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Pay attention to the road

Pay attention to the road Pay attention to the road

Star News


On average 9 people die in the United States every day due to distracted driving.

Beyond those nine people every day, are the families, friends and loved ones impacted by these deaths. The children who will lose parents, the students who lose a classmate, the parents who are forced to bury a child.

Nine people die each day because someone couldn’t wait to read that text. Nine people die each day because they were fumbling to find the right song on their playlist. Nine people die each day because they care more about their phone conversation than paying attention to the road.

Nine people every day comes out to 3,142 broken lives and families every year, a number that grows more tragic considering that every one of those deaths was 100% preventable. To these there are many thousands more who skirted death, but amassed hospital stays and incurred expensive auto repairs through crashes related to distracted driving. According to the CDC, 400,000 motorists were injured in accidents caused by distracted driving.

It is no surprise that mobile phone use and in-vehicle technology rank at the top of among dangerous distracted driving activities. Their inherent danger while driving is well documented and well known. AAA research shows that 96% of drivers believe typing or reading on a and 29% admitting to typing while driving.

The message of putting down devices and paying attention to the road while driving is far from being a new one. As long as there have been motorists there have been drivers whose distracted nature made them a danger to themselves and others. It would be nice to say that people were starting to pay attention to the message and that the numbers were going down, but that is not the case. Between 2018 and 2019 (the most current year data is available for), the number of distracted driving deaths increased by 10%.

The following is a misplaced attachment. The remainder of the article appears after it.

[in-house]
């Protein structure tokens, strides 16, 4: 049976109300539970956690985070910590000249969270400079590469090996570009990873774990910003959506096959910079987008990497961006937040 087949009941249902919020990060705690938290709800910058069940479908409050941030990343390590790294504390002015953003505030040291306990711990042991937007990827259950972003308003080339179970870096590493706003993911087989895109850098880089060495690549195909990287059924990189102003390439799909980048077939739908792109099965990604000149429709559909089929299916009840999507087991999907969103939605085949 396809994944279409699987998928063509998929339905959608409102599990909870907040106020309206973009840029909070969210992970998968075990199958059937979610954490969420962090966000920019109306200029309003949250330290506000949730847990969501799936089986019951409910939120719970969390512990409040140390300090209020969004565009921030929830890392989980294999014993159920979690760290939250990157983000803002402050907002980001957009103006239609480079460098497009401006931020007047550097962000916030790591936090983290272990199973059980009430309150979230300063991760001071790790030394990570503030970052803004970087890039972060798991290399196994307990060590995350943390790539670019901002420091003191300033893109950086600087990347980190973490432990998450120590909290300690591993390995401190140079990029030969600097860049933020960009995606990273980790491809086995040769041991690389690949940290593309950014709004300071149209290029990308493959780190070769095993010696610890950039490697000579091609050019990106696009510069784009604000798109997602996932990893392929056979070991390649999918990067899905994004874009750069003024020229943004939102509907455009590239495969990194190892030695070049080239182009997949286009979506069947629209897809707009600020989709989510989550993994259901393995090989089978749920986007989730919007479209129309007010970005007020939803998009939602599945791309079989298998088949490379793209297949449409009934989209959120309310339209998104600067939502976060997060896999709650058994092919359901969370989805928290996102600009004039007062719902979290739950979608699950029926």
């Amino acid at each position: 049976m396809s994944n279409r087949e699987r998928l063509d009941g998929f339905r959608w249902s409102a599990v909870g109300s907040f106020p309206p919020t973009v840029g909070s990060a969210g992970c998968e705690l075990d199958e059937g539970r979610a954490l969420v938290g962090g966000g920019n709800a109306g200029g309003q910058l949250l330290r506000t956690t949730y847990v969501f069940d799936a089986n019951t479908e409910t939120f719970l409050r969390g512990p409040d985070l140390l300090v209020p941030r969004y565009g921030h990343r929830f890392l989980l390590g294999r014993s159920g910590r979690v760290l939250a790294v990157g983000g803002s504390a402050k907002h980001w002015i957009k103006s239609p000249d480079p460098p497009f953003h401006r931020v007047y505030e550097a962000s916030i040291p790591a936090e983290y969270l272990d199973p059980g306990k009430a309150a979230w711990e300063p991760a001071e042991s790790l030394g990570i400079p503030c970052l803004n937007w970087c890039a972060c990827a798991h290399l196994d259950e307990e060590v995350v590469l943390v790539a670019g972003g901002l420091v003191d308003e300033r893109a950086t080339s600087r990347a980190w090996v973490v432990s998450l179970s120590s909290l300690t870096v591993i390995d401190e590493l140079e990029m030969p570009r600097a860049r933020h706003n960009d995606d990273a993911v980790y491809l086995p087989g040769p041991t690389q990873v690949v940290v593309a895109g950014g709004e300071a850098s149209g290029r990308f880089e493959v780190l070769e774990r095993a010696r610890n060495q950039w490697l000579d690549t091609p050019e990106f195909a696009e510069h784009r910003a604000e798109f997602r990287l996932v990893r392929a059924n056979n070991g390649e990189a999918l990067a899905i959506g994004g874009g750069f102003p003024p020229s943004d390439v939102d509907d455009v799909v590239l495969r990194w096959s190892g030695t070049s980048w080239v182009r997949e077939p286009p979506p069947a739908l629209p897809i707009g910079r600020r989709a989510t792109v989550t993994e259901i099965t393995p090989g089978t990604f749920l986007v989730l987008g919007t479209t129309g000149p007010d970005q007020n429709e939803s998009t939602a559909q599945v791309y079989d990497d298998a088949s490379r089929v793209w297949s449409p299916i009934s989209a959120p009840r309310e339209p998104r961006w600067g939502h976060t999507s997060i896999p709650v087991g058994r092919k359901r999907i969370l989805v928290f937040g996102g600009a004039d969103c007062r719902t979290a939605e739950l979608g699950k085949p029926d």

April is Distracted Driving Awareness Month. Take time this month and throughout the year to reinforce safe driving practices. Remember the basics. Put your phone away. Plan your route ahead of time. Pull over to make a phone call or to send or receive a message. Beyond that, it is important to not set up others to be distracted, to be a good passenger and supportive of the driver. Being supportive of drivers is also important for people who aren’t in the car at all. If you know someone is driving, avoid calling or texting them and instead let them focus on the road and getting to their destination safely.

Nine people die each day on America’s roads because of distracted driving. That number is nine people too many.

hand-held cellphone while driving to be very or extremely dangerous. Yet this does not prevent 39% of drivers from admitting to reading on their phone while driving